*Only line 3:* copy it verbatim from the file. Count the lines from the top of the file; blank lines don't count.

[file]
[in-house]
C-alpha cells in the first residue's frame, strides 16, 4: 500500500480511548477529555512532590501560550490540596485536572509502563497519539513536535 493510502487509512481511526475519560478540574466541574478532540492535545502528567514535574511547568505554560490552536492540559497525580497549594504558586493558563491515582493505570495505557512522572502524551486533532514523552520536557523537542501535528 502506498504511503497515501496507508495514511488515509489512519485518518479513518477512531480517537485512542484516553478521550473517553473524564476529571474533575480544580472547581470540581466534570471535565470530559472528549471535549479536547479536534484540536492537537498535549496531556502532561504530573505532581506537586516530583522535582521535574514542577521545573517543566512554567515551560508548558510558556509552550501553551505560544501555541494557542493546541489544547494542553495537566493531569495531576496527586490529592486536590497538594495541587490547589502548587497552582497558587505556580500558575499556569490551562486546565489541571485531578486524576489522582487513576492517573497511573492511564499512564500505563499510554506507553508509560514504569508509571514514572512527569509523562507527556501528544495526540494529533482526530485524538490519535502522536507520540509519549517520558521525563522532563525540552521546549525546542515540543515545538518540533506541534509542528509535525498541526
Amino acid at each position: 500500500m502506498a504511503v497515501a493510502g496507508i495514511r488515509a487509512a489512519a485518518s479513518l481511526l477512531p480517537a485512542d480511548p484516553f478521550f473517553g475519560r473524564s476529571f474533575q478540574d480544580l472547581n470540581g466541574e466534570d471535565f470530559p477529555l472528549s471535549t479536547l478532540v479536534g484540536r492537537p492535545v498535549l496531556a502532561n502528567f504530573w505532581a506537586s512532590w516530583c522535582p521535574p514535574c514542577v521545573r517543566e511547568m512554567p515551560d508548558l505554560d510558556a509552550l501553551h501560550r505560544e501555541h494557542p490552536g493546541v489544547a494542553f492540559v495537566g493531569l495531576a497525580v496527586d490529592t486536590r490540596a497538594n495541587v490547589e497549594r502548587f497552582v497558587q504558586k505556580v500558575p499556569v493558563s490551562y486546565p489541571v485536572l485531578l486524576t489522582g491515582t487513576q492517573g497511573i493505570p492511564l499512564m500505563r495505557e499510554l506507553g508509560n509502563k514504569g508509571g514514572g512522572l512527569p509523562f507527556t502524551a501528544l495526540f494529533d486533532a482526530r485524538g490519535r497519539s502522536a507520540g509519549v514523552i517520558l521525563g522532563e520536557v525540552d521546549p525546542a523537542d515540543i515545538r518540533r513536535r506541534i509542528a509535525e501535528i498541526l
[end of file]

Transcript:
Amino acid at each position: 500500500m502506498a504511503v497515501a493510502g496507508i495514511r488515509a487509512a489512519a485518518s479513518l481511526l477512531p480517537a485512542d480511548p484516553f478521550f473517553g475519560r473524564s476529571f474533575q478540574d480544580l472547581n470540581g466541574e466534570d471535565f470530559p477529555l472528549s471535549t479536547l478532540v479536534g484540536r492537537p492535545v498535549l496531556a502532561n502528567f504530573w505532581a506537586s512532590w516530583c522535582p521535574p514535574c514542577v521545573r517543566e511547568m512554567p515551560d508548558l505554560d510558556a509552550l501553551h501560550r505560544e501555541h494557542p490552536g493546541v489544547a494542553f492540559v495537566g493531569l495531576a497525580v496527586d490529592t486536590r490540596a497538594n495541587v490547589e497549594r502548587f497552582v497558587q504558586k505556580v500558575p499556569v493558563s490551562y486546565p489541571v485536572l485531578l486524576t489522582g491515582t487513576q492517573g497511573i493505570p492511564l499512564m500505563r495505557e499510554l506507553g508509560n509502563k514504569g508509571g514514572g512522572l512527569p509523562f507527556t502524551a501528544l495526540f494529533d486533532a482526530r485524538g490519535r497519539s502522536a507520540g509519549v514523552i517520558l521525563g522532563e520536557v525540552d521546549p525546542a523537542d515540543i515545538r518540533r513536535r506541534i509542528a509535525e501535528i498541526l